Temminka the cat — primarily a terrestrial hunter, although locals claim she is also a skilled climber. It is believed that the Temminka cat preys mainly on large rodents. However, it has also been known to prey on reptiles, small amphibians, insects, birds, poultry, and small ungulates such as muntjacs and chevrotains.
Temminck cats have been reported to prey on larger animals such as:
- gorals in the mountains of Sikkim, India;
- wild pigs and sambar in Northern Vietnam;
- young domestic buffalo calves.
An analysis of stingrays in Taman Negara National Park in Peninsular Malaysia has shown that cats also prey on species such as dusky monkey and mouse. In Sumatra, there have been reports from locals that Temminck cats sometimes prey on the bird.
In captivity, Temminck cats are fed a less varied diet. They were given animals with a fat content of less than 10%, because with a large amount of fat in animals vomiting is caused. Their food is also fortified with aluminum carbonate and multivitamins. “Dead Whole Foods” that were introduced to animals — these are chicken, rabbits, guinea pig, rats and mice. In zoos, Temminka cats receive from 800 to 1500 kg of food per day.
Character and lifestyle features
Little is known about the behavior of the Temminck cat. It was once thought to be predominantly nocturnal, but recent evidence suggests that the cat may be more crepuscular or diurnal. Two radio-collared Temminck cats in Thailand's Phu Khieu National Park showed mostly diurnal and twilight activity peaks. In addition, during the day most of the photographs were taken with Temminck cats in the Kerinchi Seblat and Bukit Barisan Selatan National Parks in Sumatra.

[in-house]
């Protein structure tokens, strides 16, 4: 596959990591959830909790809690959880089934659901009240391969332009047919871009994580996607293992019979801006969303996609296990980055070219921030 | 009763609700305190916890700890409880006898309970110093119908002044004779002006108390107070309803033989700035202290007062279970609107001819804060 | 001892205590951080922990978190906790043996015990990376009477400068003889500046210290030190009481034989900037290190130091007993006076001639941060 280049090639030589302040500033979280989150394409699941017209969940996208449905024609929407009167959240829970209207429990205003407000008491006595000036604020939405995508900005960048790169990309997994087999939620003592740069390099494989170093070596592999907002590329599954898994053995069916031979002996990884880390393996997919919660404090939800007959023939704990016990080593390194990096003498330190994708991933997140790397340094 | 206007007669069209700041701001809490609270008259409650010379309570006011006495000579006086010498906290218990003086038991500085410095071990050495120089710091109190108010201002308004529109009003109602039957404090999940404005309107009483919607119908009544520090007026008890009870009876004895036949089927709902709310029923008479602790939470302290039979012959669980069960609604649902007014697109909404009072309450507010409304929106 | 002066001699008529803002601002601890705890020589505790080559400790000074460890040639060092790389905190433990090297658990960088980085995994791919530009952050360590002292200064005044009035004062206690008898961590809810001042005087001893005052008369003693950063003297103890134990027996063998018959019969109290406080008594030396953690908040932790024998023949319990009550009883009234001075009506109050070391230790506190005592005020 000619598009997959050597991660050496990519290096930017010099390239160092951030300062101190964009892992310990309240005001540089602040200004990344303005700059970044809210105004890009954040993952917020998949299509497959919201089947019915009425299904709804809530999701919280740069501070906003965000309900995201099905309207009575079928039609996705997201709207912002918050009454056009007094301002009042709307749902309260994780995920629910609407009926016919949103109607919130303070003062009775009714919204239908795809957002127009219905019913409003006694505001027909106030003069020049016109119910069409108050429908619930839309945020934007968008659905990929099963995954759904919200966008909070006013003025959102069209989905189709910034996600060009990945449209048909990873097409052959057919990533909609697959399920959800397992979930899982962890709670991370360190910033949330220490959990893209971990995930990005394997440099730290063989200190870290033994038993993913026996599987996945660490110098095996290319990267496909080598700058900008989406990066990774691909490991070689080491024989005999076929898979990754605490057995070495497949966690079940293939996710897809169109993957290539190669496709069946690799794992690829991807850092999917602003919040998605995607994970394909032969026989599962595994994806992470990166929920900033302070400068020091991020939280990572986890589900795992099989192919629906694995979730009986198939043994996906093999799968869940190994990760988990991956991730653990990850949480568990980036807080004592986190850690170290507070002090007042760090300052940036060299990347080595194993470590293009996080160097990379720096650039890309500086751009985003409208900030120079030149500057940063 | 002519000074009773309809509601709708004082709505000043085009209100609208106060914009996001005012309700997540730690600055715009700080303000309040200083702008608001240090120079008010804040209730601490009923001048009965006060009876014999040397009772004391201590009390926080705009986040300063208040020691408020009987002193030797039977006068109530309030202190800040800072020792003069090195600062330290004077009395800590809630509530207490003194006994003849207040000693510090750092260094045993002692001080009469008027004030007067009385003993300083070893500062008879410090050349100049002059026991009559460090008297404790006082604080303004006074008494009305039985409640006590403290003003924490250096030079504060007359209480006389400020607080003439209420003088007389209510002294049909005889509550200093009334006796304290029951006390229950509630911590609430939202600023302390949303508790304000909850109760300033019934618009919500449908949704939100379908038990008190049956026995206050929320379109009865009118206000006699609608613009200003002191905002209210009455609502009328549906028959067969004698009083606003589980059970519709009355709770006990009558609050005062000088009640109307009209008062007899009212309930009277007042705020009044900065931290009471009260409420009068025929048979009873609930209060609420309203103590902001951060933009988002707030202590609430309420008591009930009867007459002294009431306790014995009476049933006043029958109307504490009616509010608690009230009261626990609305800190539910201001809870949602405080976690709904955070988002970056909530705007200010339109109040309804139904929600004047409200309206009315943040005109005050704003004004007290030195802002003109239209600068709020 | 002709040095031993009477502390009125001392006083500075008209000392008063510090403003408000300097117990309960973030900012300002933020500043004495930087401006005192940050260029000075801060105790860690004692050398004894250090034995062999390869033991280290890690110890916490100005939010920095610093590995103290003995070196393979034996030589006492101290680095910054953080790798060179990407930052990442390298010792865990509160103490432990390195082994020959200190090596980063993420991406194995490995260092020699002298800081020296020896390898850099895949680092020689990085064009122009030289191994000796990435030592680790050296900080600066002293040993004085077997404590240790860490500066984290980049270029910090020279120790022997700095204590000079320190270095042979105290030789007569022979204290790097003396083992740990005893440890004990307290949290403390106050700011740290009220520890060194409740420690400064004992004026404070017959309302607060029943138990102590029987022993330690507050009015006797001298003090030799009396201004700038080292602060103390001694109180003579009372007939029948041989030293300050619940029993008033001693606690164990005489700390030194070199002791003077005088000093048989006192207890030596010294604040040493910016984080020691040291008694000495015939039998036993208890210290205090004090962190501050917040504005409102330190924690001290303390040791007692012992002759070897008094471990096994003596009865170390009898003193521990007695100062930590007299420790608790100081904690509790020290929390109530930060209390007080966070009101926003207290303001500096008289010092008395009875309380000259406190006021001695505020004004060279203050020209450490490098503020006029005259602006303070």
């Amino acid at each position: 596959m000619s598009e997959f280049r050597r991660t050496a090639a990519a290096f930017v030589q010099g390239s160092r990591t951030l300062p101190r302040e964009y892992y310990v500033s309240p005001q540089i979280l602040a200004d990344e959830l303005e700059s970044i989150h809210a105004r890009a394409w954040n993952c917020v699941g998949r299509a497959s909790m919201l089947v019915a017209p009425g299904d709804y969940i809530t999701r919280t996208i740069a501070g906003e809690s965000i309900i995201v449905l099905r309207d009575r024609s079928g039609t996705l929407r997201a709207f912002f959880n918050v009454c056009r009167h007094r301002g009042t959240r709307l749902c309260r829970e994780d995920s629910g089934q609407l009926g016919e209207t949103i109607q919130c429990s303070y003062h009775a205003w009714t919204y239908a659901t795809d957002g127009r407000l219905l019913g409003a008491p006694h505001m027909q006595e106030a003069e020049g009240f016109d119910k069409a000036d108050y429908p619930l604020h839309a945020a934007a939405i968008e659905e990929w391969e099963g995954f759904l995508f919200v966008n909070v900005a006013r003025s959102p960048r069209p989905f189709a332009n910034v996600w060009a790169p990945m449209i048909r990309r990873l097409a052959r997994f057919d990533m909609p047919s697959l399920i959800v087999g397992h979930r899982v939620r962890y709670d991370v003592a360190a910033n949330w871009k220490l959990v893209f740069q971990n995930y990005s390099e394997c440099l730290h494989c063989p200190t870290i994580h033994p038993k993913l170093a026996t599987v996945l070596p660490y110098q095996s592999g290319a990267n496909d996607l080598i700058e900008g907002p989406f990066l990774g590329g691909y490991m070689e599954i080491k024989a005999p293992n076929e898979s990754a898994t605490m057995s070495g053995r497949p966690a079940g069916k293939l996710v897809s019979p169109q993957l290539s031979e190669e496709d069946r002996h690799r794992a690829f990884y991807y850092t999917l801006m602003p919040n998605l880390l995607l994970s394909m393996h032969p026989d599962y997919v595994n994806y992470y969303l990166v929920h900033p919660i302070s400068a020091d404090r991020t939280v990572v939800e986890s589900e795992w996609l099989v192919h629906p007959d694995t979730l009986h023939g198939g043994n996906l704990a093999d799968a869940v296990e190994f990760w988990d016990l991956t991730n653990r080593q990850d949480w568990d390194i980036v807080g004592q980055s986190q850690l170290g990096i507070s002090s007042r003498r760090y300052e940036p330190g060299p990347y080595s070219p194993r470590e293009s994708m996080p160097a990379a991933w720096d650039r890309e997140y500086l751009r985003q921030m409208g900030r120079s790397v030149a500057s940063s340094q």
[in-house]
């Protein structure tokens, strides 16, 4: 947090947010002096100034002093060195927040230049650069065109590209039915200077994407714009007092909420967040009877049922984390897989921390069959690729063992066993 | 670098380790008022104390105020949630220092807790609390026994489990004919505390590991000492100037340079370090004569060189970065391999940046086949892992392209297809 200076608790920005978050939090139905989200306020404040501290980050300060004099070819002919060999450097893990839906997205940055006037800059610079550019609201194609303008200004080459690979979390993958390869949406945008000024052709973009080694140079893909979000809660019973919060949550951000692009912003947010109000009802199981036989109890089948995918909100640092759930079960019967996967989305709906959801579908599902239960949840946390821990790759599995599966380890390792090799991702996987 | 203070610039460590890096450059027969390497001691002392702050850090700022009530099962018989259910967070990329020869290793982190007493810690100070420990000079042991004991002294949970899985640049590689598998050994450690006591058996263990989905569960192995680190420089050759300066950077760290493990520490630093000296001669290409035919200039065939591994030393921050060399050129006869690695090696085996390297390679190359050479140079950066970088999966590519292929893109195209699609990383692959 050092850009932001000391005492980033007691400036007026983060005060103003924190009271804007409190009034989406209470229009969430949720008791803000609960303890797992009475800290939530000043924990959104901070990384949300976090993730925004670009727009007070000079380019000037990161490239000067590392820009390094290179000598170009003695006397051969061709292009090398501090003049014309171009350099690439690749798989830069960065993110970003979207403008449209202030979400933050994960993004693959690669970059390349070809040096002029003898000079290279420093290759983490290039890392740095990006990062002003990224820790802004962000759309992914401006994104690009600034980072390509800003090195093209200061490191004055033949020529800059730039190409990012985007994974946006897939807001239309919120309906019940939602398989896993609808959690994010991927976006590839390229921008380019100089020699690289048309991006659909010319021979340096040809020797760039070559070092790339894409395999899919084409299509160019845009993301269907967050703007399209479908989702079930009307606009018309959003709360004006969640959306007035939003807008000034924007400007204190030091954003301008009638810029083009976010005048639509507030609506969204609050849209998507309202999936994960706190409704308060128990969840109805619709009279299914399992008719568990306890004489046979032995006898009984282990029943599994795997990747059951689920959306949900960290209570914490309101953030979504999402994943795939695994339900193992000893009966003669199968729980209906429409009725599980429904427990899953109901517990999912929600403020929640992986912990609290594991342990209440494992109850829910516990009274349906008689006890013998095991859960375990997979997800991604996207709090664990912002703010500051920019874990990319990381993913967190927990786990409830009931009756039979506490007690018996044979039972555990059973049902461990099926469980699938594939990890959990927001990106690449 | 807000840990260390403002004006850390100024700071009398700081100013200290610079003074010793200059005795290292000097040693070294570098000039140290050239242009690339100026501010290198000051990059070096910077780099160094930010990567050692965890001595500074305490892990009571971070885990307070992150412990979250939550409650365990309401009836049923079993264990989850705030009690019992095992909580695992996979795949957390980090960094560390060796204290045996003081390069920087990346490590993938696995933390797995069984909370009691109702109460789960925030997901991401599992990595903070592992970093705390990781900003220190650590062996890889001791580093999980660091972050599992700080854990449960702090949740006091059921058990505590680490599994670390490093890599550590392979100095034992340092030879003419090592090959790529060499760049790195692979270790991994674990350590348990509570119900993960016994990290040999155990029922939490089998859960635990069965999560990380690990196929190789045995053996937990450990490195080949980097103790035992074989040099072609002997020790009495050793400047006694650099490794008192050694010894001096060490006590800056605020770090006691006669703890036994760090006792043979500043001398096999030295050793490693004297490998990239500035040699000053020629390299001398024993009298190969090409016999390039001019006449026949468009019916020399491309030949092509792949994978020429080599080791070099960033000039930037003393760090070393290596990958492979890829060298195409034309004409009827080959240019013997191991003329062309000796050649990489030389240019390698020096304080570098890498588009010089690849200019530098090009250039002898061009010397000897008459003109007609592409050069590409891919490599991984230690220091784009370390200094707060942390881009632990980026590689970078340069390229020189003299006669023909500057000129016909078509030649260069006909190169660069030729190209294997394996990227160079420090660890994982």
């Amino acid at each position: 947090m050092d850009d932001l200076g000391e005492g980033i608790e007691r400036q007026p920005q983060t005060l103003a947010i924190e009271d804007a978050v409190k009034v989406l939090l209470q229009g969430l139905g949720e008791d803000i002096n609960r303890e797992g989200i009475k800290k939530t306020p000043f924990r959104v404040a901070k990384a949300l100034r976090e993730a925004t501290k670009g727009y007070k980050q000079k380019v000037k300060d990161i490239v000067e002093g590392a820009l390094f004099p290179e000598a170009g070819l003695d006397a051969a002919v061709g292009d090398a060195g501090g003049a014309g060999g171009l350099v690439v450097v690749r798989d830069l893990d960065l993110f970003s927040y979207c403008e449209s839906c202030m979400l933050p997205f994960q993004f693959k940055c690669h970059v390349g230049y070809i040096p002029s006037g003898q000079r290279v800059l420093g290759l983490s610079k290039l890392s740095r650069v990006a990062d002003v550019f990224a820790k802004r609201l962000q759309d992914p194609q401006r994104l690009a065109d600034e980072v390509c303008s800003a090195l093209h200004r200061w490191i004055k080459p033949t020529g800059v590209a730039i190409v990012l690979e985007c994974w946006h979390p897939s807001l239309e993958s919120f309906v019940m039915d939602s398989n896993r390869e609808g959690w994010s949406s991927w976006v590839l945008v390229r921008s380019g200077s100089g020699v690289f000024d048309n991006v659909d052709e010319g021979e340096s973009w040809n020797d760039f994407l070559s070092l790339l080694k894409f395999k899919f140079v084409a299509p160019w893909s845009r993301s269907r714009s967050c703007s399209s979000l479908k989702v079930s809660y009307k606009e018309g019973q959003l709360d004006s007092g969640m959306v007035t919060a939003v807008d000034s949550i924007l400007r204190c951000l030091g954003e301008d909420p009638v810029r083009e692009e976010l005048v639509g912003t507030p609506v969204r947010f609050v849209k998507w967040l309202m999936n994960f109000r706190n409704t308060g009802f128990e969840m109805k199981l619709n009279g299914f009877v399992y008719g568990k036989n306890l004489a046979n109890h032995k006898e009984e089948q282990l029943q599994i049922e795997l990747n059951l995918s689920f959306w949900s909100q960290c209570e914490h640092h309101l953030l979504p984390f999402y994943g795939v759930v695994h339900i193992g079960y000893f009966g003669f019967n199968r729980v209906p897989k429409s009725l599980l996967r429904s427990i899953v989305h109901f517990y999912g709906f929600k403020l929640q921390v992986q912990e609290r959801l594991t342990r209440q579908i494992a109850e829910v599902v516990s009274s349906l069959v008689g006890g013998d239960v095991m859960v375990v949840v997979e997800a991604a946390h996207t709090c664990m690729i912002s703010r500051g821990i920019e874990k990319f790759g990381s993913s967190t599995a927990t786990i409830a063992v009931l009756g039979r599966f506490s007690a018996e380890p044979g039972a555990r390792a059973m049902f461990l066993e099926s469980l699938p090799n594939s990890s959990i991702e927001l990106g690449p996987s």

The range of two Temminck radar cats in Thailand in Phu Khieu National Park was 33 km² (female ) and 48 km² (male) and overlapped considerably. In Sumatra, a radio-collared female spent much of her time outside a protected area in small patches of remnant forest nestled among coffee plantations.
Fun Fact: The vocalizations of Temminck cats include hissing, spitting, meowing, purring, growling, and gurgling. Other communication methods observed in captive Temminck cats include scent marking, urine spraying, talon raking of trees and logs, and head rubbing against various objects, very similar to the behavior of a domestic cat.
Social structure and reproduction
Not much is known about the reproductive behavior of this rather elusive cat in the wild. Much of what is known has been recovered from cats in captivity. Female Temminka cats are sexually mature between 18 and 24 months, and male — at the age of 24 months. Females enter oestrus every 39 days, after which they leave marks and seek contact with the male by assuming receptive postures. During intercourse, the male will grab the neck of the female with his teeth.